CRAFT training draws large crowd

Photo by Helen Smith Chaffee County Commissioner Greg Felt shares remarks at the Alamosa CRAFT training on Wednesday.

ALAMOSA— The second portion of the Colorado Rural Academy for Tourism (CRAFT) brought another in-depth look at tourism last Wednesday, April 3 at the Alamosa City Council Chambers.
There was a much larger group in hand for the public input portion of the training and a great deal of conversation that took place. The session was opened by Elizabeth O’Rear from the Colorado Tourism Office and facilitated by Hillary Lukowitz. The meeting opened with a recap of the goals that were established during the core group meeting. The goals are an improved marketing strategy, increased community engagement and visitor readiness.

Input
When the group was asked for additional input regarding the goals, Deborah Clave, manager of the Alamosa Holiday Inn Express pointed out that there is a need for improvement when it comes to catering and transportation services.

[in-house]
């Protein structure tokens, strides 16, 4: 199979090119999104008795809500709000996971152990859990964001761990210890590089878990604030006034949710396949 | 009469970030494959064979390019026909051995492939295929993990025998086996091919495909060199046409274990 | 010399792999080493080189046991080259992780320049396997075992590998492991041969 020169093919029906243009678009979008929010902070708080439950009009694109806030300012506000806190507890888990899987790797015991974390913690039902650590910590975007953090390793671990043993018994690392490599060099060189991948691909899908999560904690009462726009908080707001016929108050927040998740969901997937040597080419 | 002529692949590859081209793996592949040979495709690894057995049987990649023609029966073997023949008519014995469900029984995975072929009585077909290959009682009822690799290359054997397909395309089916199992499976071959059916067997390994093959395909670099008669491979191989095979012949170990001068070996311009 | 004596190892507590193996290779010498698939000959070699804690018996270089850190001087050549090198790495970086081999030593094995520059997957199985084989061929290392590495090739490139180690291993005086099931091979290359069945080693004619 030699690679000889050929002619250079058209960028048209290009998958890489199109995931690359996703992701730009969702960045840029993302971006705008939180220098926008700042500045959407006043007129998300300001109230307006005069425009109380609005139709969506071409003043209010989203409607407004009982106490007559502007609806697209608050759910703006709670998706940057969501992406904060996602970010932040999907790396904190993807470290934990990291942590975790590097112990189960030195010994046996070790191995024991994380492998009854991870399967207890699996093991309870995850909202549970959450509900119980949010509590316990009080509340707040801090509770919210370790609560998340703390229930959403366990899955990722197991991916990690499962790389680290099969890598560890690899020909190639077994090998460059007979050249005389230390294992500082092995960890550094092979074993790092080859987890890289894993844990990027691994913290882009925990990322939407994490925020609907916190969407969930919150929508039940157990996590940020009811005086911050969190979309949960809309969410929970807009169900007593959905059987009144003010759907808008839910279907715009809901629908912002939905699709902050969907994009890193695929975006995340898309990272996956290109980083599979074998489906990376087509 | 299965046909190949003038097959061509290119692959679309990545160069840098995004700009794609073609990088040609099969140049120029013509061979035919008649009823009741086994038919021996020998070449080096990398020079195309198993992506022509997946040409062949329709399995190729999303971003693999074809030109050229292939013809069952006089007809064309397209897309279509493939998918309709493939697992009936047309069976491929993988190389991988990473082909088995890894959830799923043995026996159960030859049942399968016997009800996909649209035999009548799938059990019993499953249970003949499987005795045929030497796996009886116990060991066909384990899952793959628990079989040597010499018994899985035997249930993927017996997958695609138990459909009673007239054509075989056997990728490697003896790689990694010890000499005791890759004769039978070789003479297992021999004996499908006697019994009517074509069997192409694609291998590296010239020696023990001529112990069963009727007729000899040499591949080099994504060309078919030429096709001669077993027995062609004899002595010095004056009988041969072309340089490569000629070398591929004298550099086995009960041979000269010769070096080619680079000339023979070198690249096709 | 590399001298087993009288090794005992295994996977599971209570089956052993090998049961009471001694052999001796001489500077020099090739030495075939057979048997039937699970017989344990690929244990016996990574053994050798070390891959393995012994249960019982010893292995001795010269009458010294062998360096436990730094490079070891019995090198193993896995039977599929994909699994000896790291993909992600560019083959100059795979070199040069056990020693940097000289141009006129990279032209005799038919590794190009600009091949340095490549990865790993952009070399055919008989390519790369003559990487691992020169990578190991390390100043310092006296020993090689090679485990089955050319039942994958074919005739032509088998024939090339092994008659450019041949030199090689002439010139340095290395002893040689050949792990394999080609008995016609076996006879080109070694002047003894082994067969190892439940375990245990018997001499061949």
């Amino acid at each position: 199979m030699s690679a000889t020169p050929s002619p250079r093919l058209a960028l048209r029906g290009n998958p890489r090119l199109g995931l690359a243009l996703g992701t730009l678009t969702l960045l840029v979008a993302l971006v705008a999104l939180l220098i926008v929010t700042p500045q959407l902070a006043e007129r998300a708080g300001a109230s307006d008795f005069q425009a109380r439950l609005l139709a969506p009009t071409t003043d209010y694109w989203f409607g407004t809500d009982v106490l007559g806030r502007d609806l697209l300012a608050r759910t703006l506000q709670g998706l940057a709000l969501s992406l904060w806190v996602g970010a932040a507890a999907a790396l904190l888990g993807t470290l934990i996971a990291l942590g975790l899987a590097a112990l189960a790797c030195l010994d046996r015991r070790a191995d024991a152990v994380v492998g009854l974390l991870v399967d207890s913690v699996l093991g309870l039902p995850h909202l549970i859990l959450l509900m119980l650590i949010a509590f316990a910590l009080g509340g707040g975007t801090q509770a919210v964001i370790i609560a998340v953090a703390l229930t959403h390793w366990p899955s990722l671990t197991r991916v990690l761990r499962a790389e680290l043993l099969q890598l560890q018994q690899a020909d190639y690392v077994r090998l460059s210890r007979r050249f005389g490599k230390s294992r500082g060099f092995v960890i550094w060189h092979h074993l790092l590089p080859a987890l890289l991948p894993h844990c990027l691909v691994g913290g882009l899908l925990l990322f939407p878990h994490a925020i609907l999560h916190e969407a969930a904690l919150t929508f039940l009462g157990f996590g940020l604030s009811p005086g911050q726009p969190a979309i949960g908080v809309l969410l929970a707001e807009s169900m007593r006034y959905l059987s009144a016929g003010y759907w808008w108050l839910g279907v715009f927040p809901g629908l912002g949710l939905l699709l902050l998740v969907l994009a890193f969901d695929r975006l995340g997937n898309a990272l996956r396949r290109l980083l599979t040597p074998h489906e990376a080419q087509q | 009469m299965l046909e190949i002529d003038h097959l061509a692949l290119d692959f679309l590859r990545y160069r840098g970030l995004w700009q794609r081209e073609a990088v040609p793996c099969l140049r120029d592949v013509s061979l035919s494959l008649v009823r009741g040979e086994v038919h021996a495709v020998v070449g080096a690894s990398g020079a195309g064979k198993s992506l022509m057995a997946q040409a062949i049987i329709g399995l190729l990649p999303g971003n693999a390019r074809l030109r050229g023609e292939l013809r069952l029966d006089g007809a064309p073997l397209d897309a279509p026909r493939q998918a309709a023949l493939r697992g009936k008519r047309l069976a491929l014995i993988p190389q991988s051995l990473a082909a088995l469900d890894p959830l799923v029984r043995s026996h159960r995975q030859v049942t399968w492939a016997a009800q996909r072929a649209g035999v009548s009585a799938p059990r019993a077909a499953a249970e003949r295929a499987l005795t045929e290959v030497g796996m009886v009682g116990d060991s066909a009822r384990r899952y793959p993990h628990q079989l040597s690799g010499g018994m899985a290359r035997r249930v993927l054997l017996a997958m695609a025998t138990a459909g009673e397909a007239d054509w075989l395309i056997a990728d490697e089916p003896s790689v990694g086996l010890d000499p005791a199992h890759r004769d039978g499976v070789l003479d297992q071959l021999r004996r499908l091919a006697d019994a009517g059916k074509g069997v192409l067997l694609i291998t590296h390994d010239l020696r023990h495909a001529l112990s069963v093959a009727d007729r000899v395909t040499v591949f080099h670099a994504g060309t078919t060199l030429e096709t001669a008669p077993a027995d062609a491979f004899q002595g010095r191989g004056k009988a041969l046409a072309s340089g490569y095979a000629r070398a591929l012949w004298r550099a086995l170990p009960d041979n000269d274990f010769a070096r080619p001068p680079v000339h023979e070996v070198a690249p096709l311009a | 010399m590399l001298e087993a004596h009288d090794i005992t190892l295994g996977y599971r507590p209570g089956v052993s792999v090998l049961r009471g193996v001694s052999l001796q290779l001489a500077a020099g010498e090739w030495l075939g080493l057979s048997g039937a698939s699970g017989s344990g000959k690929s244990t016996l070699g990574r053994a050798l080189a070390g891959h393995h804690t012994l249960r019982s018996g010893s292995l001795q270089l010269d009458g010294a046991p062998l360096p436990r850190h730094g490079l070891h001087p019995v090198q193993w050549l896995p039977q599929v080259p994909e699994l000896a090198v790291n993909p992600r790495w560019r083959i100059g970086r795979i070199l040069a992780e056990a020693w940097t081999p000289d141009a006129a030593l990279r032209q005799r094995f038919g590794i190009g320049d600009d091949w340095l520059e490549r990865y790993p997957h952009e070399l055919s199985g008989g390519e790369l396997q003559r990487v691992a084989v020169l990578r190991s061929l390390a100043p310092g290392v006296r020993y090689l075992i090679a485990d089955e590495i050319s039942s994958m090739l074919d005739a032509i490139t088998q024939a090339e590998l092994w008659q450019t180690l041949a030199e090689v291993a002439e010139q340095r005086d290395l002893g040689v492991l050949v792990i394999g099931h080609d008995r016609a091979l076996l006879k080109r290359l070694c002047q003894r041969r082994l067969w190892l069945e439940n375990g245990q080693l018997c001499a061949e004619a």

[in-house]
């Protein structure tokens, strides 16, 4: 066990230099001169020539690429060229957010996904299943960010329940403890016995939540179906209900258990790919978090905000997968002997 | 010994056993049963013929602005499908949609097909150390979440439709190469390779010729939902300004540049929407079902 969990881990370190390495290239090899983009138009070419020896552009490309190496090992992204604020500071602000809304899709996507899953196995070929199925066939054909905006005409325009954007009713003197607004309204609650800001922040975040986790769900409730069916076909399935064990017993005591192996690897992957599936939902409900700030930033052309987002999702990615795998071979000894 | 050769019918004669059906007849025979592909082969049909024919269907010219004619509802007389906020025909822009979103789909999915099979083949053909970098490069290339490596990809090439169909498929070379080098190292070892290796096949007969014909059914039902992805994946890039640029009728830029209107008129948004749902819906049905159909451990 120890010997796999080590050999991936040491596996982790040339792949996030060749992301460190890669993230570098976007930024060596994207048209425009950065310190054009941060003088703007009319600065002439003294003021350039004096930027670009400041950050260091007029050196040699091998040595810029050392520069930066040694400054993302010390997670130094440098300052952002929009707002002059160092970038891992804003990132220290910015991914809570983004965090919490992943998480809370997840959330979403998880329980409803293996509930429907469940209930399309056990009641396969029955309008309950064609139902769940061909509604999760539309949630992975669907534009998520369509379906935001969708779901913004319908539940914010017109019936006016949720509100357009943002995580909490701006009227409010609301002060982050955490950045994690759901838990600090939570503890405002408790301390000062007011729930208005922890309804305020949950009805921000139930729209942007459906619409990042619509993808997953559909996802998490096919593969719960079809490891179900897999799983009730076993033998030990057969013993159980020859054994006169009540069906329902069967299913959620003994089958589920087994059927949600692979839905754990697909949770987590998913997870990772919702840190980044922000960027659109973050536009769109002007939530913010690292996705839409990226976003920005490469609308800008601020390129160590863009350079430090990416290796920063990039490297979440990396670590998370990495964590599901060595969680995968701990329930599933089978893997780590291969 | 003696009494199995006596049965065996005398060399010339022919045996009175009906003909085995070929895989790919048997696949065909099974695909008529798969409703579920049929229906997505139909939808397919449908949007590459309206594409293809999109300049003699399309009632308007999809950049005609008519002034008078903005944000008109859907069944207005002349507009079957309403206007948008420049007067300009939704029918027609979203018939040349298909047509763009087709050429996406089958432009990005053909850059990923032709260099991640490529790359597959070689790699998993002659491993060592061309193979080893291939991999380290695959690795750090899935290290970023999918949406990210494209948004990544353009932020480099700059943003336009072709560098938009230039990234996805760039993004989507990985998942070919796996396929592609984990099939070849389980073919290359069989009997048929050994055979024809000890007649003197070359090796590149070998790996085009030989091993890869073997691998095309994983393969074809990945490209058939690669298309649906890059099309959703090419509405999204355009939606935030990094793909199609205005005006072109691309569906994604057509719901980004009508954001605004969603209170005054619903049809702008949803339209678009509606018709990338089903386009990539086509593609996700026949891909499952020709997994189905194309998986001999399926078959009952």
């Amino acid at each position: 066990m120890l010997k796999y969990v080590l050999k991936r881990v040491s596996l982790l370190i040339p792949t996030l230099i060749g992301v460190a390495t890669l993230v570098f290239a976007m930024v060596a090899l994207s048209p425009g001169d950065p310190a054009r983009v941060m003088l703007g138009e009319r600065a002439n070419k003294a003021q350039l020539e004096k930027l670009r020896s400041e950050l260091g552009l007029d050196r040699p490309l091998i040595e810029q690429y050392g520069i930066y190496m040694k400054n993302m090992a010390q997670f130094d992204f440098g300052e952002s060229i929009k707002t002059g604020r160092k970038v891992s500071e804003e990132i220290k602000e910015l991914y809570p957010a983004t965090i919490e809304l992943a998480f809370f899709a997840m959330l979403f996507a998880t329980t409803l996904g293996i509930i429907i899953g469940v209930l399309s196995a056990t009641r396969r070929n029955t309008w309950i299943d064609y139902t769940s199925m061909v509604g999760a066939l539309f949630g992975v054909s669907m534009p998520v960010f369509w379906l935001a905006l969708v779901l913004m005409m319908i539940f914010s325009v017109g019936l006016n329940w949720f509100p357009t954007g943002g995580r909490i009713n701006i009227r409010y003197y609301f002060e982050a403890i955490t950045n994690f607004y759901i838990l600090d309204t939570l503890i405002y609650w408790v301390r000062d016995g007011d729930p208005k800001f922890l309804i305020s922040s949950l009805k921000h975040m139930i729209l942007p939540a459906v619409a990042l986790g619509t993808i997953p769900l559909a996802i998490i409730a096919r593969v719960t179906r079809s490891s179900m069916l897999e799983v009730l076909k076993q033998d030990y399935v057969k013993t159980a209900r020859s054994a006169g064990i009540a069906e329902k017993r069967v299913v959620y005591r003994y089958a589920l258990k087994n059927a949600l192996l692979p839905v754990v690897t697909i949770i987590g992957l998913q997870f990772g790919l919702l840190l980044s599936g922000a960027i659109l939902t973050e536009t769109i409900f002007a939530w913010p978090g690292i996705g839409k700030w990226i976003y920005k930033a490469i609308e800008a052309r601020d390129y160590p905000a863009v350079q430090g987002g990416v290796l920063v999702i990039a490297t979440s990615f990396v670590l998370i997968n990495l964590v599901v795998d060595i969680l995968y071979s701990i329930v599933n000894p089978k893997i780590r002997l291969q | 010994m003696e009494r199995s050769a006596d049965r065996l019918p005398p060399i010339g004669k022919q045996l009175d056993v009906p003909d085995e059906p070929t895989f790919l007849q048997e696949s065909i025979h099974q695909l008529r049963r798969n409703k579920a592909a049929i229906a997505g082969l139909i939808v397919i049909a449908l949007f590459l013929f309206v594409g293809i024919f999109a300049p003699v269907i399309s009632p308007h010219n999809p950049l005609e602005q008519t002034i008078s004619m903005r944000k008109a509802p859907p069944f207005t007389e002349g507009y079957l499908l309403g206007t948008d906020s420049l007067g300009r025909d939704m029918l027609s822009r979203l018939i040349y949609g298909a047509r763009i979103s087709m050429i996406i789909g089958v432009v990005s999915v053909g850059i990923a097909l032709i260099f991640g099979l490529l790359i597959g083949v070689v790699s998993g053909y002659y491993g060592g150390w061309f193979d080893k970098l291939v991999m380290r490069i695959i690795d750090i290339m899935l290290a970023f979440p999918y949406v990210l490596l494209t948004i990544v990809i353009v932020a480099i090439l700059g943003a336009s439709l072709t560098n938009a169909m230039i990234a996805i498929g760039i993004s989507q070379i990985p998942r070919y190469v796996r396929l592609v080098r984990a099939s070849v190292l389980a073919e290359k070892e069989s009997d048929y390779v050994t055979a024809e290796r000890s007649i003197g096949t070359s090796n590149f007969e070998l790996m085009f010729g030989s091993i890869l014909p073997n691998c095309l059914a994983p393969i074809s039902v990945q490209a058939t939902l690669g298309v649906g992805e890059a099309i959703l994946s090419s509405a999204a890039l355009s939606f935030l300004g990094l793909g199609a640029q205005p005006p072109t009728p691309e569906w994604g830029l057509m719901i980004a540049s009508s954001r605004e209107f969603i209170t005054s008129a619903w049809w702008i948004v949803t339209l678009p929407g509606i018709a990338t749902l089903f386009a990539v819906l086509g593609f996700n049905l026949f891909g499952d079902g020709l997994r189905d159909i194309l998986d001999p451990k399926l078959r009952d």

The attendees were then asked to divide into smaller groups to evaluate and write down the different tourism assets that the city and county of Alamosa have. The resulting consensus was that a great deal of the assets lie within the city; hence, there is need for improved signage and such along the main routes of Alamosa.

A sense of place
The morning session concluded with a presentation from Chaffee County Commissioner Greg Felt. During his remarks, Felt shared the story of how Chaffee County had to adapt to the tourism industry. Felt also pointed out that “a sense of place,” is a very important aspect to tourism. He also encouraged the group to develop a “long-term view” and plan for the inevitable change that is coming with increases in population and visitation.
Felt also stressed the importance of taking care of resources and the key role that service-based industries play. “Think about who you are and who you want to be,” he said. He concluded by noting that the San Luis Valley has a great deal of potential when it comes to tourism.
“Don’t spend too much energy trying to conform,” Felt said.

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